The British-made long-barrelled battlefield M-777 howitzers gave a lifeline to Ukrainian soldiers when the ammunition of its Soviet-era guns started running low.
In a war where both sides brought their big guns and pounded each other with thousands of artillery shells, the big guns started having lots of wear and tear, and its GPS-guided Excalibur shells lost their precision in the face of Russian electronic warfare.
Despite this, the production line for the M-777 howitzers will whir back to life as BAE Systems signs a contract with the US Army for supplying the lightweight guns.
The BAE Systems announced that the deal is limited to US $ 50 million and “allows BAE Systems to start delivering on the Howitzer program while finalizing the details of the contract and its total value with the customer.” The contract “presents optimum conditions for a likely restart of the M777 production.”
The first deliveries are planned in 2025. BAE Systems said renewed interest from across Europe, Asia, and the Americas in the M777 gun system.
“This restart of production of the major structures for the US Army’s M777s comes at a critical time, with howitzers deployed on operations in Ukraine,” said John Borton, vice president and general manager of BAE Systems Weapons Systems UK.
The Russian-Ukraine war has been a grinding artillery war, with both sides bringing out their big guns. Every day, the Ukrainian military used advanced guns provided by the US and its allies to fire thousands of explosive shells at targets in Russia. The West has donated roughly 350 artillery guns to Kyiv.
NATO-standard howitzers that fire 155-millimeter shells became some of Ukraine’s most important weapons when the ammunition for its Soviet-era guns, which fire shells 152 millimeters in diameter, grew scarce shortly after the invasion. This was because Kyiv’s partners held vast stockpiles of compatible shells.
According to the most recent count of US military assistance to Ukraine, the Pentagon has dispatched 142 M777 howitzers to the country, which is sufficient to outfit around eight battalions. With them, Ukrainian forces have been able to launch small-scale antitank minefields, target command centers with precisely guided rounds, and assault enemy forces with bursts of 155-millimeter shells.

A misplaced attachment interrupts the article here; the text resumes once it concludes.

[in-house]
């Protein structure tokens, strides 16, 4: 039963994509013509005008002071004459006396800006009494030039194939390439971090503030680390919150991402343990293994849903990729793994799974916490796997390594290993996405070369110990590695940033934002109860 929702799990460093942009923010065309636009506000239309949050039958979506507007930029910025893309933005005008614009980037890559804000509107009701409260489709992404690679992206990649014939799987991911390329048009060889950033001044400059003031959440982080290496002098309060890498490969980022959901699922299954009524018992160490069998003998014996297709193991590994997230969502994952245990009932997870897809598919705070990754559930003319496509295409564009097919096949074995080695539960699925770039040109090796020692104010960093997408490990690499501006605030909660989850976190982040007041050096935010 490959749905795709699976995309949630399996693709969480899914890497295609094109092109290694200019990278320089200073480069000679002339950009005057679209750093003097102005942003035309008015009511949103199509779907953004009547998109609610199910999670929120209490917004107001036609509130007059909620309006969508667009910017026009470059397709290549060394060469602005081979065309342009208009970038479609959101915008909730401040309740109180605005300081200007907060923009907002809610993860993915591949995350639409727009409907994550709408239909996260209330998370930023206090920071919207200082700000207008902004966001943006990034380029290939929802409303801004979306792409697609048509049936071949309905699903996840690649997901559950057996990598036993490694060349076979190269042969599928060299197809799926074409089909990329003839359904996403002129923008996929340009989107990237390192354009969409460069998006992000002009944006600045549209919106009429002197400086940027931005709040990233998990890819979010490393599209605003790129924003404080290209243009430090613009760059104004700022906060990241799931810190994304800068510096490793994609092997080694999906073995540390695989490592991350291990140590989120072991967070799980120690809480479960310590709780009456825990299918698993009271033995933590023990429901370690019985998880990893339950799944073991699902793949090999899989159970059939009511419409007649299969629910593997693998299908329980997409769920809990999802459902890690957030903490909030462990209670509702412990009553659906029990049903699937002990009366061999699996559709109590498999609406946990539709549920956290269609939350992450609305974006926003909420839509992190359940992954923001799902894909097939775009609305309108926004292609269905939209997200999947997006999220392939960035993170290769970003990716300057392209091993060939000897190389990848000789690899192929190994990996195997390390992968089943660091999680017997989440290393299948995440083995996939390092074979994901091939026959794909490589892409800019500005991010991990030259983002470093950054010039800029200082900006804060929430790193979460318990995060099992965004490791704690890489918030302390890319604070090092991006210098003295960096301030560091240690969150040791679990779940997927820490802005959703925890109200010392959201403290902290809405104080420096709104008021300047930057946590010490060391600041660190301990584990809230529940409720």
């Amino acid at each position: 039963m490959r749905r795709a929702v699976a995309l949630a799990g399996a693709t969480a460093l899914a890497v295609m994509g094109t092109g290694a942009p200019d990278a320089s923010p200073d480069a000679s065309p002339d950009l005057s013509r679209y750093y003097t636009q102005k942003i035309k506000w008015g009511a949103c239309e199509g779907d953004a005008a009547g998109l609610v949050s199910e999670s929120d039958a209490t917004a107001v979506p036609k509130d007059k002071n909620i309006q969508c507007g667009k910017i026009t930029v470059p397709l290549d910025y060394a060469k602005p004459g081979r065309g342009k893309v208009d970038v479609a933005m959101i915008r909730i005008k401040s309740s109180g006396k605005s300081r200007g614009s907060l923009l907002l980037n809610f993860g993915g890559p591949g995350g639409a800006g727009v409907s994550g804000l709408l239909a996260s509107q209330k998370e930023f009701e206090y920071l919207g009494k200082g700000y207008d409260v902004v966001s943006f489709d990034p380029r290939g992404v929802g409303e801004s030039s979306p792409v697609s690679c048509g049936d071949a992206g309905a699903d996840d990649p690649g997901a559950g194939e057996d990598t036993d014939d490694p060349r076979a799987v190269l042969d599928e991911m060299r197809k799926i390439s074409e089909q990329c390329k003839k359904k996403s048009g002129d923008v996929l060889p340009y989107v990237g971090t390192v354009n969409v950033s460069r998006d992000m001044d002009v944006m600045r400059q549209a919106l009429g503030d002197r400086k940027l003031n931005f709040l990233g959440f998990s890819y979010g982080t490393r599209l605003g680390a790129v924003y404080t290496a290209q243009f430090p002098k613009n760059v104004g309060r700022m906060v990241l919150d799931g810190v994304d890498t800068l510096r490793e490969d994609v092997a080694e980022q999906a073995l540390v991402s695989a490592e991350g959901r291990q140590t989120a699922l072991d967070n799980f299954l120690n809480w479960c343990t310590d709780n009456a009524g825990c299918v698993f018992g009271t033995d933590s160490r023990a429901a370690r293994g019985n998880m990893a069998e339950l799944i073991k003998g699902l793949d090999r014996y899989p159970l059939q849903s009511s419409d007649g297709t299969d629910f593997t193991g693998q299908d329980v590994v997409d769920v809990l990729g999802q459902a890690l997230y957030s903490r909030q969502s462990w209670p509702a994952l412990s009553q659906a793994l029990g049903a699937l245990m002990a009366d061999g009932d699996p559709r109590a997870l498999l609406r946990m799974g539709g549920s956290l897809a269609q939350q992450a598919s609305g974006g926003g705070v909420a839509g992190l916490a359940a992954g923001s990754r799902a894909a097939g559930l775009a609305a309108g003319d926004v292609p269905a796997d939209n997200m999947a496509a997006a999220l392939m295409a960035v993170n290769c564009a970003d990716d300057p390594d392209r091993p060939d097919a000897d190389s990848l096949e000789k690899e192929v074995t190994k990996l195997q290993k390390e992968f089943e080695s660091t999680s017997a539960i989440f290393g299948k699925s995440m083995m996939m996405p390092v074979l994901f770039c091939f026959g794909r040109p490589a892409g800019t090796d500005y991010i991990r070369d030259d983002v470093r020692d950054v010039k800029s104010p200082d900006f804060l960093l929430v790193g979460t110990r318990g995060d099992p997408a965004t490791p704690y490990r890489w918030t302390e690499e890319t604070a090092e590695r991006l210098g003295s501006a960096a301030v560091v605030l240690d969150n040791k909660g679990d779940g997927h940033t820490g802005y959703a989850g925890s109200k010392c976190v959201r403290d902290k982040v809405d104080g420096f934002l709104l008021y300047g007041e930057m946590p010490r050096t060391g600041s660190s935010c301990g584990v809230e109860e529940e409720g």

The gun, largely made of Titanium, is lighter than steel but just as robust, making it easier to move across the battlefield and set up more quickly than previous weapons. Its M-982 Excalibur artillery shells, with GPS guidance, displayed remarkable precision in hitting Russian targets.
“This is probably the most dangerous part of the delivery. These Excalibur munitions are equipped with a seeker and can adjust their flight path upon approaching the target. They are GPS-and intertidal-guided,” a Donetsk People’s Republic Militia (DPR) spokesperson had earlier said.
The smaller size of these projectiles posed a challenge for Russian air defense systems and made it hard for Russian forces to target and counter them effectively.
Slipping Advantage Of M-777s
However, as the war progressed, the Russians got the upper hand in the artillery warfare. According to Oryx, an independent team of analysts gleaning information from open-source intelligence on equipment losses, estimated that about 77 of these howitzers have been damaged or destroyed since the start of the war.
The M-777 is a towed gun, making it less maneuverable in the face of the enemy’s counterfire. The lightweight Titanium body also makes it more vulnerable to damage from shrapnel.
But, as reported by the Eurasian Times earlier, the biggest jolt to the M-777 has been the advancement of Russian electronic warfare that left the GPS-guided Excalibur shells without their much-touted accuracy.
The Russians developed the Pole-21 system to counter high-precision weapons and other adversary systems reliant on satellite navigation by jamming and suppressing signals from navigation satellites. The system disrupts the ability of enemy missiles, bombs, aircraft, and other systems to accurately determine their coordinates, thereby hindering the successful execution of their designated missions.
A New York Times report also highlighted how the guns had started giving problems when the US deployed them against the Islamic State. Before this, the guns boomed in Iraq and Afghanistan in the early 2000s. Unlike in Ukraine, the troops fired smaller numbers of shells in Iraq and Afghanistan.
During five months of supporting combat operations in Raqqa in 2017, a Marine artillery battery from Camp Lejeune, equipped with four M777 guns, fired over 23,000 rounds of 155-millimeter ammunition, which is nearly 55 times the number of rounds that a typical battery of that size would typically fire in a year of peacetime training.
This resulted in extreme wear of the gun, and three of the howitzers had to be removed and replaced with reserve weapons kept in Kuwait.
The media reports point out that the excessive use of guns in Ukraine resulted in the M-777 burning out after months of overuse or being damaged or destroyed in combat. This wear and tear means that a third of the Western-made howitzers donated to Kyiv are out of action at any given time.
- Ritu Sharma has been a journalist for over a decade, writing on defense, foreign affairs, and nuclear technology.
- She can be reached at ritu.sharma (at) mail.com
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